The mayor is right to lash out against justice system's...


January 06, 2002

The mayor is right to lash out against justice system's woes

Yes, Mayor Martin O'Malley is often quick on the draw in his responses to issues facing the city, and often his remarks leave a lot to be desired. But in the case of crime, especially involving gun violations -- many of which result in murder -- he has every right to voice his frustrations, and those of law-abiding city residents ("Mayor lashes out on crime," Dec. 20).

Having spent many years policing the streets of Baltimore and inside the walls of Maryland's prisons, I can assure you that the present approach to lowering crime will not be successful given the current lack of serious assistance from other criminal justice agencies and the courts.

The vast majority of criminals do not think they will ever be arrested. And, should they be arrested, they believe the court system can often be beaten because of overcrowded dockets, poor preparation of cases, lack of proper evidence and failure of witnesses to appear.

Most young criminals have been taught that prison is not such a bad place. With visits from family and friends, spending money to buy goodies and three hots (meals) and a cot, life is often better in prison than on the streets.

But inmates do not want to be sent to another prison system, federal or state. So if we really want to reduce the level of crime in Baltimore, the first step must be the institution of Project Exile [which sends those guilty of gun violations to federal prison].

If the federal courts and U.S. attorney will not help in this, the governor should seek an agreement with another governor to exchange inmates of a similar type -- preferably with a state far away.

Richard A. Lanham Sr.

Glen Arm

The writer is a former Maryland commissioner of correction and Baltimore police detective.

U.S. District Judge J. Frederick Motz may think Mayor Martin O'Malley's comments about the prosecution of firearms offenders in federal court "intemperate, unfounded and outrageous."

But I am deeply grateful to have a mayor who is passionate about the carnage in the streets of Baltimore.

Hal Riedl


Preserve Mayfair Theater as an entertainment venue

How disappointed I was to learn that the city received only one proposal for the conversion of the Mayfair Theater on Baltimore's west side ("Mayfair Theater may be converted into apartments," Dec. 21).

As a new resident of Baltimore who has lived near the Mayfair since October, I have come to appreciate the building's wonderful facade and thought that its rehabilitation would fit well with the city's plan to revitalize the neighborhood.

Unfortunately, I don't think conversion to residential use accomplishes the city's goal. With much residential development already underway or planned, the city and developers need to focus on bringing other services to the area.

Let the rehabilitation of the Mayfair Theater as a theater or entertainment structure fulfill a city goal for the neighborhood while preserving a landmark structure in original grand style and use.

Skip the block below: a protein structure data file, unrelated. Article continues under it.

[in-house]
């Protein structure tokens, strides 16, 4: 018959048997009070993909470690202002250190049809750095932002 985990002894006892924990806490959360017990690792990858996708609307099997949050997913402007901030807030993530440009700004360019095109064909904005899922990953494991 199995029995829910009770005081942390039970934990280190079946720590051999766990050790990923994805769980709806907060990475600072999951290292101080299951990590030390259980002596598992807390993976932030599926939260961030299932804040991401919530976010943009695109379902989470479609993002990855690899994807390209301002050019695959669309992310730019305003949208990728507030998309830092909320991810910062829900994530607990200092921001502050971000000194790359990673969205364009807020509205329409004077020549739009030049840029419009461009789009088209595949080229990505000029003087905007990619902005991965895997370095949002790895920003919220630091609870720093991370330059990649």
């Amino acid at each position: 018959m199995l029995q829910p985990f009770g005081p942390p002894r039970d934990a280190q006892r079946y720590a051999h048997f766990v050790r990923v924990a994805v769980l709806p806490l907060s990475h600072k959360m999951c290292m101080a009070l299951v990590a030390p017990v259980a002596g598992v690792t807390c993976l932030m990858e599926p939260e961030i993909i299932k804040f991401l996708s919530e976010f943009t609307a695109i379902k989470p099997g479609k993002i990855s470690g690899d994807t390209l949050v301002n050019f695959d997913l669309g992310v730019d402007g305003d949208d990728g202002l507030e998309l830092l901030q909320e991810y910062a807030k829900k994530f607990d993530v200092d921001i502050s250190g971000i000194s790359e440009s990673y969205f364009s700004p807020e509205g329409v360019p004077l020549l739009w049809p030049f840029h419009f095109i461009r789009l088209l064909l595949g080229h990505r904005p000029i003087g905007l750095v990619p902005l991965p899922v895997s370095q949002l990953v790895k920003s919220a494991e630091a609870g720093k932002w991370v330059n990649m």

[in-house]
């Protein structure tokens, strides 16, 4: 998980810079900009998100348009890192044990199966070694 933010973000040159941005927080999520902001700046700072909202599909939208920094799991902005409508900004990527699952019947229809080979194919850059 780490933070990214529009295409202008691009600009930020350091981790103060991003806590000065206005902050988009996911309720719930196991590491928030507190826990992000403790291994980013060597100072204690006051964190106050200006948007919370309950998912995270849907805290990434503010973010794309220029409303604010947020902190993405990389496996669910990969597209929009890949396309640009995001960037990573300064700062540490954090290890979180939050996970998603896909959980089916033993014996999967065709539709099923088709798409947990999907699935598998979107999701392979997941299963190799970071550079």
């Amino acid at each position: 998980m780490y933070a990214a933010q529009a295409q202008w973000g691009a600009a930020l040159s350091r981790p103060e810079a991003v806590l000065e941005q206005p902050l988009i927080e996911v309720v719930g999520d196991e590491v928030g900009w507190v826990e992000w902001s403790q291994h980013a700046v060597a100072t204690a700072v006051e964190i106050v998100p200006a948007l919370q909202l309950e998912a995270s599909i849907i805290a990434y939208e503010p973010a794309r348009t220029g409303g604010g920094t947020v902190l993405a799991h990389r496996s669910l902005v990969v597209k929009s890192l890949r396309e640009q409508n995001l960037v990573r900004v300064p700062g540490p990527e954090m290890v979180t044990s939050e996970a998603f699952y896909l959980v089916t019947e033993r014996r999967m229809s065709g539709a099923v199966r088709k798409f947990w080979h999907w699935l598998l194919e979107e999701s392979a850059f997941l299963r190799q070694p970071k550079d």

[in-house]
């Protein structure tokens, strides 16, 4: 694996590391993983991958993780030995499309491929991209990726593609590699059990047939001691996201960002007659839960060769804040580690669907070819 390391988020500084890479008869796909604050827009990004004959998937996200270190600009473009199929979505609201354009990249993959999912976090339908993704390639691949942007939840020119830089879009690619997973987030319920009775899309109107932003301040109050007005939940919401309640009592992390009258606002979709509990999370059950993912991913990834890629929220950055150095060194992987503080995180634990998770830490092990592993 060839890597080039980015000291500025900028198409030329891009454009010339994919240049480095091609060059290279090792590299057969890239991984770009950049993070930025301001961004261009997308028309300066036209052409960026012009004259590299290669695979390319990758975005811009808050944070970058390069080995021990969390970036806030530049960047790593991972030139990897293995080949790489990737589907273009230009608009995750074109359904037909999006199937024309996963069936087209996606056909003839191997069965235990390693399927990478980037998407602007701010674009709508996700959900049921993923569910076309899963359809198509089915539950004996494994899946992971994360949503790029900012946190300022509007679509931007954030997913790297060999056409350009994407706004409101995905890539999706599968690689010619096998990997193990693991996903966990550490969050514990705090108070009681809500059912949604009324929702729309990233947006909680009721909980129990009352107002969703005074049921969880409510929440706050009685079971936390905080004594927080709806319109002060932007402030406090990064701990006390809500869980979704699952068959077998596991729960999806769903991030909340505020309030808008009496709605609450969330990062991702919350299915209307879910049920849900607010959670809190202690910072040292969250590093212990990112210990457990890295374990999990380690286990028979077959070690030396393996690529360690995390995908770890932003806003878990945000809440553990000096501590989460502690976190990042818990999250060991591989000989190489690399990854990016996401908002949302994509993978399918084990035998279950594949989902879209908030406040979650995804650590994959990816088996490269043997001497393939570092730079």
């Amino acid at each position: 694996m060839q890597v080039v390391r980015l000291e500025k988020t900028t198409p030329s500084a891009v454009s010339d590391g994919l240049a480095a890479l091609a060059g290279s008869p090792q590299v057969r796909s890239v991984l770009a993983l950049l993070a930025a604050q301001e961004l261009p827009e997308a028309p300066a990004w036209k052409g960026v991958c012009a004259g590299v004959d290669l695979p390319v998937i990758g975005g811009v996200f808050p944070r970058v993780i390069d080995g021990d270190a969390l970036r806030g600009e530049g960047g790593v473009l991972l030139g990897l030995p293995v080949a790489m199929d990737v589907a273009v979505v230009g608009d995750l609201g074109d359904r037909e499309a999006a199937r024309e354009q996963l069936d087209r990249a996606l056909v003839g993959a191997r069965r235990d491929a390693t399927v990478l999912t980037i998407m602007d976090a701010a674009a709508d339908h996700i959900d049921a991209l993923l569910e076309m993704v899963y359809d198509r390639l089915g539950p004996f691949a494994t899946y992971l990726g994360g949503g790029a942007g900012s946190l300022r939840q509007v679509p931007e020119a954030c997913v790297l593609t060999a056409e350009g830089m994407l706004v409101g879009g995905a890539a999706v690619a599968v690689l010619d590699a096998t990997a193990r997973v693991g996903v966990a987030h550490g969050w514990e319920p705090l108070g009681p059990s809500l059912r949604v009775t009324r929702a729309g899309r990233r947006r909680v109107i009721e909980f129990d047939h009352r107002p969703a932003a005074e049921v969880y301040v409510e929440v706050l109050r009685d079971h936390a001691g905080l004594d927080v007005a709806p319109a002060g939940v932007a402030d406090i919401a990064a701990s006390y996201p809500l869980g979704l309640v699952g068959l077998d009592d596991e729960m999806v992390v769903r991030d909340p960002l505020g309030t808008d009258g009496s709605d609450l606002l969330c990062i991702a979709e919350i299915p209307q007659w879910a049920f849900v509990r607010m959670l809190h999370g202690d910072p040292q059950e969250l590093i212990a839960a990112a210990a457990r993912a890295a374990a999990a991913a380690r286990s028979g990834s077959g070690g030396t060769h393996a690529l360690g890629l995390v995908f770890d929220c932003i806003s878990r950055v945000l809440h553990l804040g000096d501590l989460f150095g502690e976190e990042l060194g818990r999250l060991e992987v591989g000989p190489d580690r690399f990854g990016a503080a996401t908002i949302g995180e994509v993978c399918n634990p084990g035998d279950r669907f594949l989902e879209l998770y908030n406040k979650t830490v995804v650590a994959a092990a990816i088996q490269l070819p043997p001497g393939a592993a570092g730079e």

Scott M. Johnstone


After razing stadium, what monument will fall next?

The Rev. John R. Sharp and the Govans Ecumenical Development Corp. have had their way: A noble monument to Baltimore's military and sports history will needlessly fall ("City set to OK razing of stadium's facade," Dec. 19.)

Mayor Martin O'Malley has had his way: A written agreement by the city not to demolish the memorial wall has been broken.

What monument and what agreement will be next?

John Maclay


Pay state's lawmakers what a rubber stamp is worth

I agree with Phyllis Brotman, vice-chairwoman of the General Assembly Compensation Commission, that "[State legislators] should be paid what they're worth" ("Lawmakers anxious over pay increase," Dec. 23).

Now someone needs to find out the price of a rubber stamp for the governor's desk and divide that amount by the number of legislators in both houses. Then they can be paid what they're worth.

Frederick J. Koenig


Linking rape, redistricting is offensive to those violated

I am appalled by Del. Joseph J. "Sonny" Minnick's and Baltimore County Councilman John Olszewski Sr.'s remarks equating the proposed redistricting of parts of Baltimore County to the violent crime of rape ("Redistricting reshapes more than just a map," Dec. 25).

I am sure anyone who has been a victim, or has known a victim, of this heinous crime is offended by the insensitivity shown by the comments of these two elected officials.

Kathie Frissyn

Severna Park

Fishermen come and go, but fish we can't do without

While the earth could easily survive without fishermen, it cannot survive without fish ("Overfishing could lead to future without fishermen," Opinion

Commentary, Dec. 26). Is there any species on the planet we could extinguish and not suffer dire consequences?

Stripping the oceans of "forage fish" is reckless and irresponsible. Hauling in tons of capelin and menhaden solely for domestic animal feed is absolutely repugnant.

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